18 artists collaborate in the Midlands

Tahina Ratoarivony and Mat Li get creative at the workshop which has been held at  the Kings School, Nottingham Road, since April 1 and culminates with an open day on April 13.. All pictures by Thalante Khomo.

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BY BILLY SUTER        

EIGHTEEN artists from around the world are collaborating to make art together in the Midlands – at the Thupelo International Arts Workshop, a free open day for which is planned from 10am to 3pm on Saturday, April 13.

The venue is the Kings School, Nottingham Road, where the workshop began on April 1. The open day will see the work on display for public viewing and audience engagement.

Self-directed education through interactive creative practice, exchange of ideas and skills mark the international workshop, which has  artists from five countries working together in various disciplines.

This is an initiative of the Cape Town-based Greatmore Studios, which received a great response from close to 80 art makers from all over the world wanting to be considered for one of the spaces to benefit from this opportunity. The multi-lingual, multi-cultural participants work and live on campus at King’s School for the duration of the residency.

“The idea behind the workshop’s ethos is about creating space for making art without the pressures of structured conventions often accompanying the so-called ‘mainstream’ institutions,” explains Witty Nyide, co-ordinator for both regional and international KZN-based Thupelo workshops.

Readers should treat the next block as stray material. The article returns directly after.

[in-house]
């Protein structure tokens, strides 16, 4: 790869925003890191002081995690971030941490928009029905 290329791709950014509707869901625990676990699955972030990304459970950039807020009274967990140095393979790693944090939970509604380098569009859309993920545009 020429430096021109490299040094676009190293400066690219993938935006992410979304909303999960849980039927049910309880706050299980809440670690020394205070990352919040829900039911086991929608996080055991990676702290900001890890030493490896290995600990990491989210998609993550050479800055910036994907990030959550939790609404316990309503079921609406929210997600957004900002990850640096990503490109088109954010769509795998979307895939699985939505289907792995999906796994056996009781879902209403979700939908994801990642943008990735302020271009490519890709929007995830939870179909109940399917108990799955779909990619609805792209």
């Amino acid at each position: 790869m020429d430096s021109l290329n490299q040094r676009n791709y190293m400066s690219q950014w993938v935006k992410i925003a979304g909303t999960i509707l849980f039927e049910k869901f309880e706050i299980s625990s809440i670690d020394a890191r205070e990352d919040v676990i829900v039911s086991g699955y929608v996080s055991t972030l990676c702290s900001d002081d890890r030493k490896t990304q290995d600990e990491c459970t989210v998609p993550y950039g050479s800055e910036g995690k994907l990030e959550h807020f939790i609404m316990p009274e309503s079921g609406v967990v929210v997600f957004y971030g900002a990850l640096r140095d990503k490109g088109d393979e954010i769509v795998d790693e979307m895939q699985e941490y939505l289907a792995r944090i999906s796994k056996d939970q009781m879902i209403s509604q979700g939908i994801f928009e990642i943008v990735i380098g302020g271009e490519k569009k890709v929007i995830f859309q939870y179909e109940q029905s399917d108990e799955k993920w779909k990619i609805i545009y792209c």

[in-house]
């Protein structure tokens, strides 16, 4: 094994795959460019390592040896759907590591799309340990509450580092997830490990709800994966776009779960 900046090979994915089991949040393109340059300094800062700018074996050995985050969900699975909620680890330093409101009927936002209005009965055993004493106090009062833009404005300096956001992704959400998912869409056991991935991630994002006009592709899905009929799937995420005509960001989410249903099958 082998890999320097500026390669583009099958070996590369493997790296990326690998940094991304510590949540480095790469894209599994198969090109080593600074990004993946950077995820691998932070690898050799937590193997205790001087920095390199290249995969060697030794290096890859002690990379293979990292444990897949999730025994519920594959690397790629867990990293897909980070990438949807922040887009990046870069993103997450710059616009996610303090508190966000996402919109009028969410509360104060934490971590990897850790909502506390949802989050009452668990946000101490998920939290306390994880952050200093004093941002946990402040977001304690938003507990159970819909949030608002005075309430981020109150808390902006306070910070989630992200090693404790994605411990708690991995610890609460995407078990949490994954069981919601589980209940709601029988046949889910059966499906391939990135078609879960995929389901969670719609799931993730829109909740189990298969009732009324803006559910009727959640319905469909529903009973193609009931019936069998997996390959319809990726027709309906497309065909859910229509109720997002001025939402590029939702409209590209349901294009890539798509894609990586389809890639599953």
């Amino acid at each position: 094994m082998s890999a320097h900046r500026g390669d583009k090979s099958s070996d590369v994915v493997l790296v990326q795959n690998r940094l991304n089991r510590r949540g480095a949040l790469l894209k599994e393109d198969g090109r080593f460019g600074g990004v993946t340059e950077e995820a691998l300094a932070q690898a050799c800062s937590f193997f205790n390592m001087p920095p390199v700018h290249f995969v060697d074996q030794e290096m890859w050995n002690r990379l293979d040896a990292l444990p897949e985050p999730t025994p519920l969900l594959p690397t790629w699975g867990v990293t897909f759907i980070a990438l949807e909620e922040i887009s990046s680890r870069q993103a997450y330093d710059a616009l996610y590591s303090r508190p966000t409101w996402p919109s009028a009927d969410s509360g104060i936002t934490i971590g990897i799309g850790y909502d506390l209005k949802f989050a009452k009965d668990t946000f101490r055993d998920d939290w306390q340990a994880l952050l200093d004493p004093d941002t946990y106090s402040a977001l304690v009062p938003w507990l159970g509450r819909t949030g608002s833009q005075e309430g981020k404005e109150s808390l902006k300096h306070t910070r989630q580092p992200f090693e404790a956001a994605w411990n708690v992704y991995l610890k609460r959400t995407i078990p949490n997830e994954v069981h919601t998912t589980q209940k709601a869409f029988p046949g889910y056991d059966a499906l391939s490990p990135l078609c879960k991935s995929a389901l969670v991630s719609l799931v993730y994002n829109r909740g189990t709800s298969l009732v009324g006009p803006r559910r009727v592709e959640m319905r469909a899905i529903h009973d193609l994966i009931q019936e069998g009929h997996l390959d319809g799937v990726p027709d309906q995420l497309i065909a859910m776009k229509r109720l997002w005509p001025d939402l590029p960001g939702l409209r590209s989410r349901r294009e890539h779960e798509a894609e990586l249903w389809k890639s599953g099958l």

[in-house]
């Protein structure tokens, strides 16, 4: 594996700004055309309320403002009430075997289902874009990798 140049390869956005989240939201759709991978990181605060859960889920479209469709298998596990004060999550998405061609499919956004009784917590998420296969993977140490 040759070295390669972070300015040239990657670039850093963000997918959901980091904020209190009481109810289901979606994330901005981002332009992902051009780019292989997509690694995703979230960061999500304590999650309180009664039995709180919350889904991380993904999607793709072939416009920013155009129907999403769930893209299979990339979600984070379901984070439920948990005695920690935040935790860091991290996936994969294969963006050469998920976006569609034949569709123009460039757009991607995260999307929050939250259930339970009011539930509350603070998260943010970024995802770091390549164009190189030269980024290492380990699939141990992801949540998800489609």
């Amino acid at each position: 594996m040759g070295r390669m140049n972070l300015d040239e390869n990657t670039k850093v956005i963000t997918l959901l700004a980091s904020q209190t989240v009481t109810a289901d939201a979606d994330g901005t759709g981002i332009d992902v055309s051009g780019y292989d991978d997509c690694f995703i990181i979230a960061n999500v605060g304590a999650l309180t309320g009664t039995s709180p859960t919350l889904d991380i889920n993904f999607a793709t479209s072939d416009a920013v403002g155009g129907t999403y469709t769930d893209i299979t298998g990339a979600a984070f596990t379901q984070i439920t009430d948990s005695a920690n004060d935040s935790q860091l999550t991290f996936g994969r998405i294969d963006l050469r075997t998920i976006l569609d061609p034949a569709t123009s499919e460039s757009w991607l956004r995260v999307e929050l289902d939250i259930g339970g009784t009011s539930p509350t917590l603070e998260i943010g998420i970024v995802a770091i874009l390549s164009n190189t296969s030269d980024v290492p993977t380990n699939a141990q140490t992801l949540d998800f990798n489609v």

Nkcubeko Balani of Grahamstown  is among the artists collaborating to make art together in the Midlands – at the Thupelo International Arts Workshop in Nottingham Road.

“It is open to self-motivated visual artists who are keen to expand their ideas, exchange knowledge and experiment in fellowship with other artists

“This also encourages a space for sharing skills and ideas in an innovative environment where artists feel safe to experiment and learn from one another.

“Since 1985, each workshop, regional or international, has had its own identity which unfolds as the workshop progresses. The material budget is often quite low, so sharing and the use of found objects or donated materials is encouraged,” adds Nyide.

Thupelo, which is a Sotho phrase meaning ‘to teach by example’, was initiated in 1985, in Johannesburg, by David Koloane, together with the late Bill Ainsle and a group of artists.

Both regional and international Thupelo workshops were initiated in response to a need for interaction between artists and are therefore artists-led. It is part of the international Triangle network of studio and workshop initiatives. Durban hosted a regional workshop last December.

Participants are: Anushka Kempken (Jhb); Crawford Mandumbwa  (Zambia); Danisile Ncube(Zimbabwe);  Khaya Sineyile (CT); Lara Vlaska (Germany);  Mat Li (Madagascar); Ncumisa Mcitwa (Durban); Nkcubeko Balani (Grahamstown); Nomusa Mtshali (Durban); Owen Shikabeta (Zambia); Selloane Moeti (Durban);  Tahina Rakotoarivony (Madagascar); Vanessa Chen (CT); Thalente Khomo (Durban); Clive Sithole (Durban); Thami Jali (Durban); Anthony Cawood (CT) and Witty Nyide (Pretoria).

If there is demand for a bus to take people from Durban to Midlands and home again for the morning, one can be organised for a nominal fee. Should you be keen to take arranged transport, contact Witty Nyide at 076 333 3671.


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